It’s Groundhog Day for the KC Convention Center
Kansas Citians are being told that if we don’t hurry up and subsidize the construction of a new 800-room convention hotel, we will lose out on millions of dollars of convention business. For voters who lived here in 2002, it must seem like the movie Groundhog Day.
In 2002, residents of Kansas City were told that if they did not approve a measure to build a 130,000-square-foot addition to Bartle Hall the city would lose millions in convention business. The campaign featured statements from convention managers who said they may have to leave Kansas City. One mailer, available here, included two such statements:
“Ace Hardware will no longer be able to host conventions in Kansas City until the Convention Center is expanded . . .” —Ace Hardware Conventions Manager
Taxpayers did vote to expand Bartle Hall, but Ace Hardware’s convention never returned to Kansas City. A second quote in the mailer makes the same point:
“We understand that a 40,000 sq. foot ballroom is being considered—the city needs to solidify its plans and begin construction as soon as possible to continue meeting our needs. Our continued commitment to Kansas City depends on the City’s plans for expansion . . .” —Associate Executive Director, Vocational Industrial Clubs of America (VICA)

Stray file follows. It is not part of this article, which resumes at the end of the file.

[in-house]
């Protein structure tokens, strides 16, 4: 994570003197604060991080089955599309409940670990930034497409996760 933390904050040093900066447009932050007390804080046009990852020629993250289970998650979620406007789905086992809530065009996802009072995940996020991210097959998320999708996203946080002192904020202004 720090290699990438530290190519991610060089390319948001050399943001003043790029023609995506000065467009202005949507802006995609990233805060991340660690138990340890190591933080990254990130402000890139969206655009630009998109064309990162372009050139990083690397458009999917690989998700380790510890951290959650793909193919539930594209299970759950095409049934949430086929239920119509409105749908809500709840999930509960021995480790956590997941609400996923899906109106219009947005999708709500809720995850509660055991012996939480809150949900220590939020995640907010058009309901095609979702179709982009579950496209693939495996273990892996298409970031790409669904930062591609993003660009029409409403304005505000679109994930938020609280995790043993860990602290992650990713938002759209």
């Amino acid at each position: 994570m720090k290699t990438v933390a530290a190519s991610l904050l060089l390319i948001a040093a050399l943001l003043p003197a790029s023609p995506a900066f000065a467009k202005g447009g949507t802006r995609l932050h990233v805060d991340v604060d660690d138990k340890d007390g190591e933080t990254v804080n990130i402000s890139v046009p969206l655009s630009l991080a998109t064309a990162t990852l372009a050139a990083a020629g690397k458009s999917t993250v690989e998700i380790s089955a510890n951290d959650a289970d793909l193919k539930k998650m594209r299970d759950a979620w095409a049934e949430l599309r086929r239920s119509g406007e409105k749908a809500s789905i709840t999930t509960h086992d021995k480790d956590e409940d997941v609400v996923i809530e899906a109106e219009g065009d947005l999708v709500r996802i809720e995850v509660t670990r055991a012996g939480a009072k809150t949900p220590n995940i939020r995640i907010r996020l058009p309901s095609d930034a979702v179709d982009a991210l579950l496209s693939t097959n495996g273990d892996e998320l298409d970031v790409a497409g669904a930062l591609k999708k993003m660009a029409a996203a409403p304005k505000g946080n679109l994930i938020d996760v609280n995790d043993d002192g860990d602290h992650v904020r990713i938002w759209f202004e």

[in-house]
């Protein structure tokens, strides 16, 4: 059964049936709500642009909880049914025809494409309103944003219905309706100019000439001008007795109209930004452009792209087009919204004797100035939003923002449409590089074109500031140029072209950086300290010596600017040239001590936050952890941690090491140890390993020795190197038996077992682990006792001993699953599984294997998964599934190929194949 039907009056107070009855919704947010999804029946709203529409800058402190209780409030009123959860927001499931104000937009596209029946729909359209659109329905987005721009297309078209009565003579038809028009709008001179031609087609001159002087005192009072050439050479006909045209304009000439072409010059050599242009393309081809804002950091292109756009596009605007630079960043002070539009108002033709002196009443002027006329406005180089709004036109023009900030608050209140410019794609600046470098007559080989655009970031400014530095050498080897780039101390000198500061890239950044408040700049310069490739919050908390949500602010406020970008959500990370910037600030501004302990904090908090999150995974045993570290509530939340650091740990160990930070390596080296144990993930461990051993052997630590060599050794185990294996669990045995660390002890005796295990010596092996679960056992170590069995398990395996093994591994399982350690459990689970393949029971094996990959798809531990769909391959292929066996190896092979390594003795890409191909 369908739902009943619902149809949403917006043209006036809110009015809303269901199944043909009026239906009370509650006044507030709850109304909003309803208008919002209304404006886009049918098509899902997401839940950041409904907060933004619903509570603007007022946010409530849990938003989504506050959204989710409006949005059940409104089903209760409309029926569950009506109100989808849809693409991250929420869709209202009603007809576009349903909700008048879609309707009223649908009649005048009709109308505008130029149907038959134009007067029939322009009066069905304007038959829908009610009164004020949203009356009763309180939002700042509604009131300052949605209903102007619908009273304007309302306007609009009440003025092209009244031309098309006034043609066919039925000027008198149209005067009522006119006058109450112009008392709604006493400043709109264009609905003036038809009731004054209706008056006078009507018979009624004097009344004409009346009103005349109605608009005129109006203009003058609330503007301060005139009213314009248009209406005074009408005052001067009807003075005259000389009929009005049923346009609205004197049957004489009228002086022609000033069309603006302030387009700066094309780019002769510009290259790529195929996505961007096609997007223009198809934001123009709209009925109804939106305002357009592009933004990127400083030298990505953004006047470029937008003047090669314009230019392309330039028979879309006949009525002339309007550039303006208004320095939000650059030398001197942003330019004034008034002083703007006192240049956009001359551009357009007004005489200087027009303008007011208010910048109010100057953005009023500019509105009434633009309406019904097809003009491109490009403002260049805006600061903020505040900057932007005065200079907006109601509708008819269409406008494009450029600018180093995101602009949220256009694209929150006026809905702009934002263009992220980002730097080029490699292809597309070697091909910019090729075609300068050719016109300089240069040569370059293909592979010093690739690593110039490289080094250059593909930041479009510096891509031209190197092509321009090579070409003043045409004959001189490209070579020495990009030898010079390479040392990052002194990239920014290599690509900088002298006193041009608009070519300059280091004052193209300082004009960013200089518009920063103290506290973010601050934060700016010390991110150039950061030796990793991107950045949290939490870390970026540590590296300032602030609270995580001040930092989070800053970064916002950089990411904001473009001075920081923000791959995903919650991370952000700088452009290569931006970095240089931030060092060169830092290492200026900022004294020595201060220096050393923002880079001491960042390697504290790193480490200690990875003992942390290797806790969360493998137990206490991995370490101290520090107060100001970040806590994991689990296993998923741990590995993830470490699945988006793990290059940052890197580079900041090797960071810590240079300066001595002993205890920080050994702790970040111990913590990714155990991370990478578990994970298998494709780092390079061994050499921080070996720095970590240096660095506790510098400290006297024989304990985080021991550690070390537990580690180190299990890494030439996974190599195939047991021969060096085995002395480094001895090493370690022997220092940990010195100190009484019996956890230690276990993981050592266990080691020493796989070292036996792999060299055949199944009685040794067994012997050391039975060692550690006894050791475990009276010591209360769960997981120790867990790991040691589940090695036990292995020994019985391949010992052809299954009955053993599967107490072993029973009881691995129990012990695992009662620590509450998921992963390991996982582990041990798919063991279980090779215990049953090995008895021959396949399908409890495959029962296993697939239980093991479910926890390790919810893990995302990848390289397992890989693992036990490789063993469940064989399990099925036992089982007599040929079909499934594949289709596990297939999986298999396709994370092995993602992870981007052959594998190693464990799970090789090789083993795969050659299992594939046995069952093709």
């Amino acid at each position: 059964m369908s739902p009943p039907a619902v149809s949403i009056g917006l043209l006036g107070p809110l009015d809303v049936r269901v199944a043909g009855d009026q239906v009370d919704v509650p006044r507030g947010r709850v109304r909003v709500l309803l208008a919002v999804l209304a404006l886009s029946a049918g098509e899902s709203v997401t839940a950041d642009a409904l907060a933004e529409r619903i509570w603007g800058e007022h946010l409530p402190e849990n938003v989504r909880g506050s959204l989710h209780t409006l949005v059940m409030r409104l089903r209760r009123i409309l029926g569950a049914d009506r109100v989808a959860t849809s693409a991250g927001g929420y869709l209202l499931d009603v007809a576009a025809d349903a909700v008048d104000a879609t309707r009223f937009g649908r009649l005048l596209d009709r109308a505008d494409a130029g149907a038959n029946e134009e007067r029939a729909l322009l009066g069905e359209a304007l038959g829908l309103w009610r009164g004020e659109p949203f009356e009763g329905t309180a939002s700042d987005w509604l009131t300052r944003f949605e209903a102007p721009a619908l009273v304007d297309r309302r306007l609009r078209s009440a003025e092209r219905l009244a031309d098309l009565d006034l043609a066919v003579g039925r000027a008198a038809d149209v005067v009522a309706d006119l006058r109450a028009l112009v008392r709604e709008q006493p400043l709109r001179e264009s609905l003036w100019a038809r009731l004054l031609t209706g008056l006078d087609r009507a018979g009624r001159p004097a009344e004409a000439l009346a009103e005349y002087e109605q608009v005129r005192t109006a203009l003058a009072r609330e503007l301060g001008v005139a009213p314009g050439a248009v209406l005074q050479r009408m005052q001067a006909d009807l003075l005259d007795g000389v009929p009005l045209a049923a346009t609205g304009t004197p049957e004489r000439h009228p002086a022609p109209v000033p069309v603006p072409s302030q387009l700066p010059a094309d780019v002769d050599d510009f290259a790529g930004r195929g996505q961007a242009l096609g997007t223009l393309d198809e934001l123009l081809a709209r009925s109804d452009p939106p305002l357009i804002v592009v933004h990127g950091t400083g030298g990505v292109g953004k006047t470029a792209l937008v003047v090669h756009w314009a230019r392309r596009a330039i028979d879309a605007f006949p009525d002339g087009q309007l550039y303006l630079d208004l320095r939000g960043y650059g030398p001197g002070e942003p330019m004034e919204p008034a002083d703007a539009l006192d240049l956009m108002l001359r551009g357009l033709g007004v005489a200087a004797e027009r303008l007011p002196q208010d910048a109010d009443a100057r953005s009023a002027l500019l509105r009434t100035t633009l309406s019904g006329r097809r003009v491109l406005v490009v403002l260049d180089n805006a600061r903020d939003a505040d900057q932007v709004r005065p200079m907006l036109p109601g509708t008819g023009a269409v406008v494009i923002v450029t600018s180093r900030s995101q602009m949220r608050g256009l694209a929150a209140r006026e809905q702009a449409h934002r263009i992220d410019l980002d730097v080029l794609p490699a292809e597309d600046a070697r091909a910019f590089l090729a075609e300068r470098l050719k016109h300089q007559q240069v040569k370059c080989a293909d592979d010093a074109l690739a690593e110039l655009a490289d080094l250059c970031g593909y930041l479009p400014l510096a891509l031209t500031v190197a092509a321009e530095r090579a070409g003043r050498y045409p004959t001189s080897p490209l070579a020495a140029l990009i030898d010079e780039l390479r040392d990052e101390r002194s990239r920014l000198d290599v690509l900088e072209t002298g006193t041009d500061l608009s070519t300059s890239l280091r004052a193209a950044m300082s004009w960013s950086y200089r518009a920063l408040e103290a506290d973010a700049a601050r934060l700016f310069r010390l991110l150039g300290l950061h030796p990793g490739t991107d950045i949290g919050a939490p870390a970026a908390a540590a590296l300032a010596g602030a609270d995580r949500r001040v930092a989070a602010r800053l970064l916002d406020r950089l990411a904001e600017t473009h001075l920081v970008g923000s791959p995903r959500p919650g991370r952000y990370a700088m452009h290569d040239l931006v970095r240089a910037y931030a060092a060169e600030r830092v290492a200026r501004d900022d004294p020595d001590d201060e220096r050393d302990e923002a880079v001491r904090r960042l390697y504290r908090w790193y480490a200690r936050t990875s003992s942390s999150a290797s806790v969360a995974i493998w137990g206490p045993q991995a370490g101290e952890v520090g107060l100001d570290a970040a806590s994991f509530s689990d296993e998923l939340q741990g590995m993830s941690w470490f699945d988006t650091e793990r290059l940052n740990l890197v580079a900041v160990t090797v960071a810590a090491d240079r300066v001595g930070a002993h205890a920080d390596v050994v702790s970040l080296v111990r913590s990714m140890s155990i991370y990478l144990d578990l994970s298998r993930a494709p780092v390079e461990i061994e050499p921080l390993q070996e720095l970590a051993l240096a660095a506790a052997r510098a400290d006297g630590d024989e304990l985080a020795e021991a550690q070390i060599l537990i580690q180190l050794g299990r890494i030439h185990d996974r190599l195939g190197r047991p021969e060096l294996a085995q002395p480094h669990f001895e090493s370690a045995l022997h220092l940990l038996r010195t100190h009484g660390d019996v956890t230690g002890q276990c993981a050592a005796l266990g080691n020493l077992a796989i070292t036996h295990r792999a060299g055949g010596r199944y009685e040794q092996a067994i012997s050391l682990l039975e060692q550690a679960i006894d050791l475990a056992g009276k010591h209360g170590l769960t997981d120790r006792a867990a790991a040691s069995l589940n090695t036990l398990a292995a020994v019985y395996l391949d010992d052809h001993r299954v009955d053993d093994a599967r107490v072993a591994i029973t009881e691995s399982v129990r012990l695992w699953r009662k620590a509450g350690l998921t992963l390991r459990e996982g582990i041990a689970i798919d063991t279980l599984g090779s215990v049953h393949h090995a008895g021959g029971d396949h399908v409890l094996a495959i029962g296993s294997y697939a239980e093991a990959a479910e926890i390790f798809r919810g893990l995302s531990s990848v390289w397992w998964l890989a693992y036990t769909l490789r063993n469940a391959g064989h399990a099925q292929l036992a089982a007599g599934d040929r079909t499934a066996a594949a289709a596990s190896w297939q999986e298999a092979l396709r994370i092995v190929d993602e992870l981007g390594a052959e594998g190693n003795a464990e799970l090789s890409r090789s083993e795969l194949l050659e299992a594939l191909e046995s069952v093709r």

A representative for VICA, also known as SkillsUSA, recently told Amy Hawley at KSHB that it left Kansas City last year because of insufficient “hotel space and convention space.” Building a convention hotel now will not meet its needs; the company won’t be back regardless of what the city does with a hotel.
In fact, the 2002 mailer starts off with a statement that is almost identical to the argument being made today:
Current bookings for future conventions is the best indicator of convention and tourism business in Kansas City five to ten years from now. Our future bookings are down dramatically and the reason is clear—without a new ballroom/general assembly meeting room, companies and organizations will continue to pass over Kansas City.
Replace “ballroom/general assembly meeting room” with “convention hotel” and nothing has changed in 13 years. The Bartle Hall expansion failed to be the boon that was hoped for. There is no real reason to expect that a new hotel will increase convention business in Kansas City, especially when it likely will make us one of the most expensive convention cities in the country.